Hidden Boundaries of Sunspots Pump Out Plasma Into Interplanetary Space
Complicated networks of magnetic fields power the sun's atmosphere and create both the beautiful structures and violent explosions that scientists study. Active regions, anchored in sunspots, are areas of the sun where the concentrated magnetic fields that give rise to these phenomena are extremely strong. Measured in ultraviolet or X-ray wavelengths these regions appear bright against the cooler surface.
Using new information from Hinode, an international mission to study the sun, scientists have found that the dim areas at the edges of active regions may hold the key to understanding how the sun converts vast amounts of energy from its surface into the solar wind. The solar wind is a stream of electrically conductive gas, flowing out from the sun that defines the Earth's space environment. Previously, solar researchers believed that solar wind originated in areas of the sun away from active regions. This new discovery indicates that solar wind may have a second origin.
Using data from one of three telescopes on the Japanese Hinode spacecraft, a team of researchers at the Naval Research Laboratory in Washington, has explored that hidden world at the edges of active regions. Hinode’s Extreme-ultraviolet Imaging Spectrometer (EIS) measures temperatures, densities, speeds and directions of the flows of gas in the part of the sun's atmosphere called the corona, the glowing halo around the sun seen during a total solar eclipse. Understanding the origin of solar wind will improve our forecast of space weather and help astrophysicists to understand the nature of stellar wind blowing from the surfaces of many other stars.
Because Hinode’s Extreme-ultraviolet Imaging Spectrometer (EIS) can make precise measurements of solar wind speed, Dr. George Doschek, a solar physicist at the Naval Research Laboratory and the EIS principal investigator, scrutinized large areas near active regions on the sun where the million-degree solar atmosphere accelerates away from the sun at speeds approaching 90,000 mph. The hot gas is channeled along magnetic field lines that open into interplanetary space. In addition to flowing outward, the gas shows violent internal turbulent motions, creating winds approaching 150,000 mph. This may be caused by different outflow speeds, which, like hurricane winds on Earth, create rotating patterns in the solar wind powering an energetic storm.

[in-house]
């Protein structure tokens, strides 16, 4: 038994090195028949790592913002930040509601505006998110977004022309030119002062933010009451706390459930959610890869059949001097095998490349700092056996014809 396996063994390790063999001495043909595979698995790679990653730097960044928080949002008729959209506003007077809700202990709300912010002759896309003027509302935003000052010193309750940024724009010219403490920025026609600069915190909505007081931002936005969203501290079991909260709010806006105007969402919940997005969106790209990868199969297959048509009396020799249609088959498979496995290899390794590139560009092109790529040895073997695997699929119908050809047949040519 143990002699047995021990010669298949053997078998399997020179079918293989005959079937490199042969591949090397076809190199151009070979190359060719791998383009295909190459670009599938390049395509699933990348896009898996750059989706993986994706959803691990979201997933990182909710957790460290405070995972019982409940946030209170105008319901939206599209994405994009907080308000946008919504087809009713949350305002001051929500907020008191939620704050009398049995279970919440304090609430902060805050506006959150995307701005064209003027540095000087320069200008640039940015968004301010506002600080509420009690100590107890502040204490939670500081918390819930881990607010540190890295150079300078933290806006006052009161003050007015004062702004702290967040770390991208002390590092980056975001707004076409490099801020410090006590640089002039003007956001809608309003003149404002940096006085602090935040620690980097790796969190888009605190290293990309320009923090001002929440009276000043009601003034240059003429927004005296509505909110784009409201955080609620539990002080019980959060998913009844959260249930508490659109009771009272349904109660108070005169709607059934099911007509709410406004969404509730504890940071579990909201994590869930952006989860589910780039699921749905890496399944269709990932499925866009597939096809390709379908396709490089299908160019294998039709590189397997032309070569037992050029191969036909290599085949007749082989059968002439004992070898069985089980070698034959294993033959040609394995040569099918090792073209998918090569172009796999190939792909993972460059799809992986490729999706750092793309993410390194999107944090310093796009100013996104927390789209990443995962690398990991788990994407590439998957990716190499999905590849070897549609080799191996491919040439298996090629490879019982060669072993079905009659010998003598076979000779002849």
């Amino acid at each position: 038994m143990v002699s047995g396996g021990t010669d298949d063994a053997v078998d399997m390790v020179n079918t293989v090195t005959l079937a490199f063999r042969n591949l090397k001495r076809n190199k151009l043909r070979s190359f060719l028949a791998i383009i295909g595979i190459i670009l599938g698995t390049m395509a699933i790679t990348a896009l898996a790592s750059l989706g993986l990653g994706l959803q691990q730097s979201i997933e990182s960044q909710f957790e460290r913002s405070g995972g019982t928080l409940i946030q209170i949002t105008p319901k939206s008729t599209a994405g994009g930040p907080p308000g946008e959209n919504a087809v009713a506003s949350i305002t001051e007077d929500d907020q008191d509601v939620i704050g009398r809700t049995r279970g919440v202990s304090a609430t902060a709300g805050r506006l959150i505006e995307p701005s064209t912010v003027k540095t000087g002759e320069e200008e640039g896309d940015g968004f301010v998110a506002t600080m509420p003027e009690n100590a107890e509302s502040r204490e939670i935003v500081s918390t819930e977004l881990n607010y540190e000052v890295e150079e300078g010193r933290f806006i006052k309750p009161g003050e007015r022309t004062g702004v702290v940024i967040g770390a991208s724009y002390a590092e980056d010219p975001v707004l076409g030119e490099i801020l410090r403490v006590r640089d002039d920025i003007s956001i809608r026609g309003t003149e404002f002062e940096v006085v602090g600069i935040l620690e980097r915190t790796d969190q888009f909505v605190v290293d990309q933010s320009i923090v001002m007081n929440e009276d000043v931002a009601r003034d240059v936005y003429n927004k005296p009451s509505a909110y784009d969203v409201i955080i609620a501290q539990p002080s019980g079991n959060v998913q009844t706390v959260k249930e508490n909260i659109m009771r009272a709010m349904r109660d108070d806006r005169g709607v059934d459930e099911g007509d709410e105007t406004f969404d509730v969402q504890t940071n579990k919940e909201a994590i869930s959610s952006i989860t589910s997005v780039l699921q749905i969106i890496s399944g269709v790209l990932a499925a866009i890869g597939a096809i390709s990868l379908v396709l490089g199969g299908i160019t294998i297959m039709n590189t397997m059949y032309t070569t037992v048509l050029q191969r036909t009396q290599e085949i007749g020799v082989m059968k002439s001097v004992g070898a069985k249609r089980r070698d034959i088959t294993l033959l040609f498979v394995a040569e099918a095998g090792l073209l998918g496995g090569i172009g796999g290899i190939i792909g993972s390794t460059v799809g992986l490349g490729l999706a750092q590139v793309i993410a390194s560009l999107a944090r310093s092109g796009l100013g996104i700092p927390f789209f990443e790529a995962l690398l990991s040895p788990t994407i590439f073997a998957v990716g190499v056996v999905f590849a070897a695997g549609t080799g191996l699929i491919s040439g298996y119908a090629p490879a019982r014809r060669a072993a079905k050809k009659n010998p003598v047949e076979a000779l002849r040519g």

These massive outflows arise from previously ignored edges around active regions may prove be a significant contributor to the solar wind. These results will be presented this week at the second Hinode science meeting in Boulder, Colo.
"The fringes of active regions are far more interesting than we thought," said Doschek. "Outflow areas from sunspots are faint in extreme-ultraviolet radiation, and it was a surprise to measure such huge amounts of plasma streaming out of these dim boundary regions."
Moreover, the outflowing gas is not all at one temperature, but is at temperatures ranging between 1 million and 3 million degrees. It is exceedingly rarified; an average-size living room would contain only about 0.1 billionths of a pound of gas. While this may seem small, the outflows cover roughly 1 billion square miles, pushing billions of tons of gas out from the sun into interplanetary space every day. In Earth terms, over a year’s time, this flow of solar plasma is equivalent to expelling the total mass of water from Lake Erie into space. And this is only one active region. At the peak of the solar cycle, several active regions may be present on the solar surface at any particular time.
Doschek notes that studies of the moving gas are just beginning. "We need to know much more about these remarkable flows before we can understand their cause. If we can figure this out, we may learn much about the origin of at least part of the solar wind. We need to look at the sun’s magnetic fields where the flows are occurring, and relate the flows to cooler gas near the sun's surface. This is just the beginning of an exciting new area of solar research."
Hinode's Extreme-ultraviolet Imaging Spectrometer was built by a team of scientists from the United Kingdom, the United States, Japan, and Norway. The telescope contains state-of-the-art technology that breaks down images of the sun into a color spectrum of extreme-ultraviolet radiation, allowing the study of individual atomic transitions in atoms of different elements in the sun’s atmosphere.
Hinode is revolutionizing our understanding of the solar atmosphere. Launched from southern Japan in September 2006, it provides vital information about the sun's magnetic field and how its explosive energy propagates through the different layers of the solar atmosphere. It is a Japanese-led mission in collaboration with NASA and the space agencies of the United Kingdom, Norway and Europe and Japan's National Astronomical Observatory. NASA’s Marshall Space Flight Center in Huntsville, Ala. manages its science operations and managed the development of the scientific instrumentation provided for the mission by NASA, industry and other federal agencies.
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Marshall Space Flight Center, Huntsville, Ala.